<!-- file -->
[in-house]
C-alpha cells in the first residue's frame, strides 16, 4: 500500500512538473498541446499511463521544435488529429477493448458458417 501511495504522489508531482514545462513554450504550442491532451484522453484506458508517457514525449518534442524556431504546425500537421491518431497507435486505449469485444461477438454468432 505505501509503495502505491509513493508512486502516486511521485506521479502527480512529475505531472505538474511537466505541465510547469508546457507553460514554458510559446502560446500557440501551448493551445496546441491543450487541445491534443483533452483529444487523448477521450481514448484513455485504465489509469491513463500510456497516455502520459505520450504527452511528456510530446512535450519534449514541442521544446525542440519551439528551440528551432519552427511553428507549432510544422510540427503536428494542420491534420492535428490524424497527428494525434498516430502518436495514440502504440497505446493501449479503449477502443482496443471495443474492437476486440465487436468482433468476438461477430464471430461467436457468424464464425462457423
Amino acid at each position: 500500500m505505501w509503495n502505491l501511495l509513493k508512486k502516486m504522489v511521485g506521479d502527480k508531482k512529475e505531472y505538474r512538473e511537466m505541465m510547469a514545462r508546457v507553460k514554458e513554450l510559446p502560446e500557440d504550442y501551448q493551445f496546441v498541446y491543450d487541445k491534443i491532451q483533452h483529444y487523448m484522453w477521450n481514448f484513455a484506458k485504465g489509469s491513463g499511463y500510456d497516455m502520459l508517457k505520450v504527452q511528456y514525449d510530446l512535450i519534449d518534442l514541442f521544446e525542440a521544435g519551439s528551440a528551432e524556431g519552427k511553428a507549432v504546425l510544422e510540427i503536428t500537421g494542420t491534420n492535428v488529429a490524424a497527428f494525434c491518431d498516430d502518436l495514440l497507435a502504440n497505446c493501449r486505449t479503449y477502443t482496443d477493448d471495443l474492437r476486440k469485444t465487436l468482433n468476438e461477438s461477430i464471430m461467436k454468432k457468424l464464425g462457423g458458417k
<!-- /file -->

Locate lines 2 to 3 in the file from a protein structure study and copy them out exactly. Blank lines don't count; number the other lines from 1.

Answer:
C-alpha cells in the first residue's frame, strides 16, 4: 500500500512538473498541446499511463521544435488529429477493448458458417 501511495504522489508531482514545462513554450504550442491532451484522453484506458508517457514525449518534442524556431504546425500537421491518431497507435486505449469485444461477438454468432 505505501509503495502505491509513493508512486502516486511521485506521479502527480512529475505531472505538474511537466505541465510547469508546457507553460514554458510559446502560446500557440501551448493551445496546441491543450487541445491534443483533452483529444487523448477521450481514448484513455485504465489509469491513463500510456497516455502520459505520450504527452511528456510530446512535450519534449514541442521544446525542440519551439528551440528551432519552427511553428507549432510544422510540427503536428494542420491534420492535428490524424497527428494525434498516430502518436495514440502504440497505446493501449479503449477502443482496443471495443474492437476486440465487436468482433468476438461477430464471430461467436457468424464464425462457423
Amino acid at each position: 500500500m505505501w509503495n502505491l501511495l509513493k508512486k502516486m504522489v511521485g506521479d502527480k508531482k512529475e505531472y505538474r512538473e511537466m505541465m510547469a514545462r508546457v507553460k514554458e513554450l510559446p502560446e500557440d504550442y501551448q493551445f496546441v498541446y491543450d487541445k491534443i491532451q483533452h483529444y487523448m484522453w477521450n481514448f484513455a484506458k485504465g489509469s491513463g499511463y500510456d497516455m502520459l508517457k505520450v504527452q511528456y514525449d510530446l512535450i519534449d518534442l514541442f521544446e525542440a521544435g519551439s528551440a528551432e524556431g519552427k511553428a507549432v504546425l510544422e510540427i503536428t500537421g494542420t491534420n492535428v488529429a490524424a497527428f494525434c491518431d498516430d502518436l495514440l497507435a502504440n497505446c493501449r486505449t479503449y477502443t482496443d477493448d471495443l474492437r476486440k469485444t465487436l468482433n468476438e461477438s461477430i464471430m461467436k454468432k457468424l464464425g462457423g458458417k